ELECTRICITY DOWN THE DRAIN

TARIQ AHMED SAEEDI
(feedback@pgeconomist.com)
Oct 24 - 30, 20
11

Power crisis has been disturbing the lives of peoples of Pakistan since last three years. Unquestionably, the government has lost control of sagging power sector as it has found itself unable to plug the prime drain on electricity-abnormal line losses.

Average 30 to 40 per cent electricity is wasted or not billed due to inefficient power management system including crippling transmission and distribution infrastructure and uncontrollable and patronized electricity thefts.

As per the government's definition, one percent line losses signify the wastage of 100 megawatts of electricity right away and that in value amount are equivalent to five billion rupees. A simple multiplication brings total loss in volume to 3,000 to 4,000 megawatts and in value to Rs150 to Rs200 billion.

The figures were presented by the minister of water and power last year at a press conference. If one factors inflation into them, the final estimates are to swell up without doubt.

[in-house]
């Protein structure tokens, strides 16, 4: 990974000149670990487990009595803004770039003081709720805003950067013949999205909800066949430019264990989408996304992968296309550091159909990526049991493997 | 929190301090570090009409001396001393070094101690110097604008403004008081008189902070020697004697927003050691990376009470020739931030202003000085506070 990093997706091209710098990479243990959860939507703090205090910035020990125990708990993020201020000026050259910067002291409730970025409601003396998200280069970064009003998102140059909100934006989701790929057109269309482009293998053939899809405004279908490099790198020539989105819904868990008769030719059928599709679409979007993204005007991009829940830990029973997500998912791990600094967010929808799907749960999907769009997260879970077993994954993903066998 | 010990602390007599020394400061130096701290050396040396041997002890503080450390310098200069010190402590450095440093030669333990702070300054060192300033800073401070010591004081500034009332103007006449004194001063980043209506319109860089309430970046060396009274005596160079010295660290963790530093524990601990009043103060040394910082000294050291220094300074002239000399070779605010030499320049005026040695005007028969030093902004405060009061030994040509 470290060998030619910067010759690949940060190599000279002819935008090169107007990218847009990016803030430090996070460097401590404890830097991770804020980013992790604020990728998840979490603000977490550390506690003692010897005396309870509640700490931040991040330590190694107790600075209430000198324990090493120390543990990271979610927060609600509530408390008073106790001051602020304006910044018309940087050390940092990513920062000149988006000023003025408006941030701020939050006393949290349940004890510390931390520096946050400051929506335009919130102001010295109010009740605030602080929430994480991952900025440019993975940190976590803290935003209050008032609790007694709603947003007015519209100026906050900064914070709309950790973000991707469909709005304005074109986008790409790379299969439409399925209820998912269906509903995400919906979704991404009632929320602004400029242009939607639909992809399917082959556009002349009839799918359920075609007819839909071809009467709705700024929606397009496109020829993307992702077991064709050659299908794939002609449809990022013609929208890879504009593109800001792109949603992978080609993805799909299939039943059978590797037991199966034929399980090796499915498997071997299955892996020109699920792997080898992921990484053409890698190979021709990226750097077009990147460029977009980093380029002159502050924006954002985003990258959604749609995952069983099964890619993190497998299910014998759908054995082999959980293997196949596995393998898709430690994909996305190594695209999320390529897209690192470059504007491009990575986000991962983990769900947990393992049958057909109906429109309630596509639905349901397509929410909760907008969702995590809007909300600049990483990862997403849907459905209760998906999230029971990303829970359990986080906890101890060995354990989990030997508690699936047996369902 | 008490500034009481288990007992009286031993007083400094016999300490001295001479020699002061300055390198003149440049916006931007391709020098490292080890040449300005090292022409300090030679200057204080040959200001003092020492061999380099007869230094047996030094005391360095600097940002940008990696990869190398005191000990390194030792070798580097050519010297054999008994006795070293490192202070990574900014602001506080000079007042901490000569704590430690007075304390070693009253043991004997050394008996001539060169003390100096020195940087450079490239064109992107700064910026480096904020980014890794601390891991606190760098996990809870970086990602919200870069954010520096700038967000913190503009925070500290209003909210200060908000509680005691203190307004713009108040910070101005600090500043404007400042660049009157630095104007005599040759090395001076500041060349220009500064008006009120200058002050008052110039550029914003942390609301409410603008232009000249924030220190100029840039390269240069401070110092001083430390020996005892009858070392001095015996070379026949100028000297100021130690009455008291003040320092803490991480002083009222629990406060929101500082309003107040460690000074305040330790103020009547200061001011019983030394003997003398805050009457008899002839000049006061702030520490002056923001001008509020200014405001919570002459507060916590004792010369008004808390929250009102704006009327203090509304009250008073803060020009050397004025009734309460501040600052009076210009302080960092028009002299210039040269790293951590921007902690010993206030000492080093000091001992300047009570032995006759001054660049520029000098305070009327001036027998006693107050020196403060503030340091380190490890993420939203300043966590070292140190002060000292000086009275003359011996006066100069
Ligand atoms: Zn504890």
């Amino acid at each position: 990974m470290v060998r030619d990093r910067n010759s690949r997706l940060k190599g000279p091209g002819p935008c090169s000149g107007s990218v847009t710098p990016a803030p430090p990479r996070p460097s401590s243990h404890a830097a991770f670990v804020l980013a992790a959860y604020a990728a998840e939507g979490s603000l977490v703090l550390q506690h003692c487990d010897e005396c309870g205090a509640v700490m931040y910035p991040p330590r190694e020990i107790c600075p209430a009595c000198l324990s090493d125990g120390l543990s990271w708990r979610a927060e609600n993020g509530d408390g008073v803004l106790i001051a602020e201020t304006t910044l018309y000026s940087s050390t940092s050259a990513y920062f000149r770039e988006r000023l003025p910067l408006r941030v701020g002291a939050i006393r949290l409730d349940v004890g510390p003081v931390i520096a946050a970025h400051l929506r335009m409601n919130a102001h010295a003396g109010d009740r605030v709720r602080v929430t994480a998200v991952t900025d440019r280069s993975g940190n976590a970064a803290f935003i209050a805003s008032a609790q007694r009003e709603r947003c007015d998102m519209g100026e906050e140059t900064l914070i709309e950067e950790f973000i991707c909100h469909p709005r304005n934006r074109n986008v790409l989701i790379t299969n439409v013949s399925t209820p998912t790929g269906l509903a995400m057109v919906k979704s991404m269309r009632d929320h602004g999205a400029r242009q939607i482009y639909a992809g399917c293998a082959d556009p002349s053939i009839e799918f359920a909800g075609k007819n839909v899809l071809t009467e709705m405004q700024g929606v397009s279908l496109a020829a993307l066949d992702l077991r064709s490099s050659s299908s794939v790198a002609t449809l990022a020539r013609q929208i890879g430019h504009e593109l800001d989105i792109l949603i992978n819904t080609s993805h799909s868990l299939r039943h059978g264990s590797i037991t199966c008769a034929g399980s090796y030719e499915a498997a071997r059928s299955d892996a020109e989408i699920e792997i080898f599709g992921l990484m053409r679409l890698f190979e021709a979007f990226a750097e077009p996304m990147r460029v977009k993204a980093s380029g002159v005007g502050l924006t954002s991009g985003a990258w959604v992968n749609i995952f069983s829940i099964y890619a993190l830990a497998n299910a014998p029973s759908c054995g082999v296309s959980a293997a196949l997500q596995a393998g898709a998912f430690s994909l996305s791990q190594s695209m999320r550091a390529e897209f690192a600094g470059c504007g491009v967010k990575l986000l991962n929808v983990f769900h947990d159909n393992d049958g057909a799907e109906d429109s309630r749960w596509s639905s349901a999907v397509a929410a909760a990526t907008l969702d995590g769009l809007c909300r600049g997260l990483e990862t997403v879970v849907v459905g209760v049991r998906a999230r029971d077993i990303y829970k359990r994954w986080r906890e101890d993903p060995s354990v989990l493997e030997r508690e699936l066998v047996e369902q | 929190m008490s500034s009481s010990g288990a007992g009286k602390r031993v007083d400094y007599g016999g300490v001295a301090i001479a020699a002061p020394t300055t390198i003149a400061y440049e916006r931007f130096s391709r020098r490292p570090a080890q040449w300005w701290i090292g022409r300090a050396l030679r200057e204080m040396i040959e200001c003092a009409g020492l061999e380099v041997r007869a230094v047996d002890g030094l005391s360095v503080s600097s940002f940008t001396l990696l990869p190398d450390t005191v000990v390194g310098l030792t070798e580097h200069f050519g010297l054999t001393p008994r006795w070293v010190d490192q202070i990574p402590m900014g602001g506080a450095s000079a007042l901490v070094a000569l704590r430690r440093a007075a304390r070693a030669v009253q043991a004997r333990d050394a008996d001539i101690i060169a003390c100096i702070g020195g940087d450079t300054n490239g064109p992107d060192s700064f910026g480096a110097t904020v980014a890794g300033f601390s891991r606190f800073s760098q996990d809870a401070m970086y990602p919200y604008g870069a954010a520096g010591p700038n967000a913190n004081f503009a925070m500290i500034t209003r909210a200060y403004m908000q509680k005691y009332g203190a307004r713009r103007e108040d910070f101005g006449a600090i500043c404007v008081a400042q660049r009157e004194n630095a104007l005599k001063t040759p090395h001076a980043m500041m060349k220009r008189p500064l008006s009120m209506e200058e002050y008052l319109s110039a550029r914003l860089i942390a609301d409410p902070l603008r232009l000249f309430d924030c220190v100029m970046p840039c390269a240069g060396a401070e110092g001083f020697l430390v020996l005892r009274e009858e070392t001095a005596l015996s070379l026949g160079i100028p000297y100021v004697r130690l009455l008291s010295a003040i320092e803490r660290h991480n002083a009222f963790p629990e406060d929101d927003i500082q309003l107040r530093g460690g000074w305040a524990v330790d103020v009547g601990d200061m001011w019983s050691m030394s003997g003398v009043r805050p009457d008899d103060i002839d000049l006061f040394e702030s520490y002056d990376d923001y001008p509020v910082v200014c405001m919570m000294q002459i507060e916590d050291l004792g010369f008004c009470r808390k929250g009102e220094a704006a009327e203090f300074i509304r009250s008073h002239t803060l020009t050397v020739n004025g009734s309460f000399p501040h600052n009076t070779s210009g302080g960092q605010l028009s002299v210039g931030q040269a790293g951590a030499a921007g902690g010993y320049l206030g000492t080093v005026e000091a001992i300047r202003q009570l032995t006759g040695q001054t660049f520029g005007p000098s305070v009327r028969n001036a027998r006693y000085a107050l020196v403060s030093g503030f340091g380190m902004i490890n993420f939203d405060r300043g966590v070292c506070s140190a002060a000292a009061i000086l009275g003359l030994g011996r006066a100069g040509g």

The implication of this huge loss evidently leads to uncontrolled load shedding, frequent rise in tariffs, and further infirmity of overall power system.

Total power production is not enough to meet the demand in the country. According to Pakistan electric power company (Pepco), current electricity shortfall stands near 2,300 megawatts. Due to wide supply and demand gap, loan shedding is being carried out across the country.

The government has failed to improve the health of the generation companies that are running on mere 60 per cent of their production capacities. They are not able to produce sufficient electricity required to meet the national demands and passing through the straitened times. The government could not improve their financial health since perhaps healing dose is not sufficient to cure the bleeding generation sector bruised from top to bottom.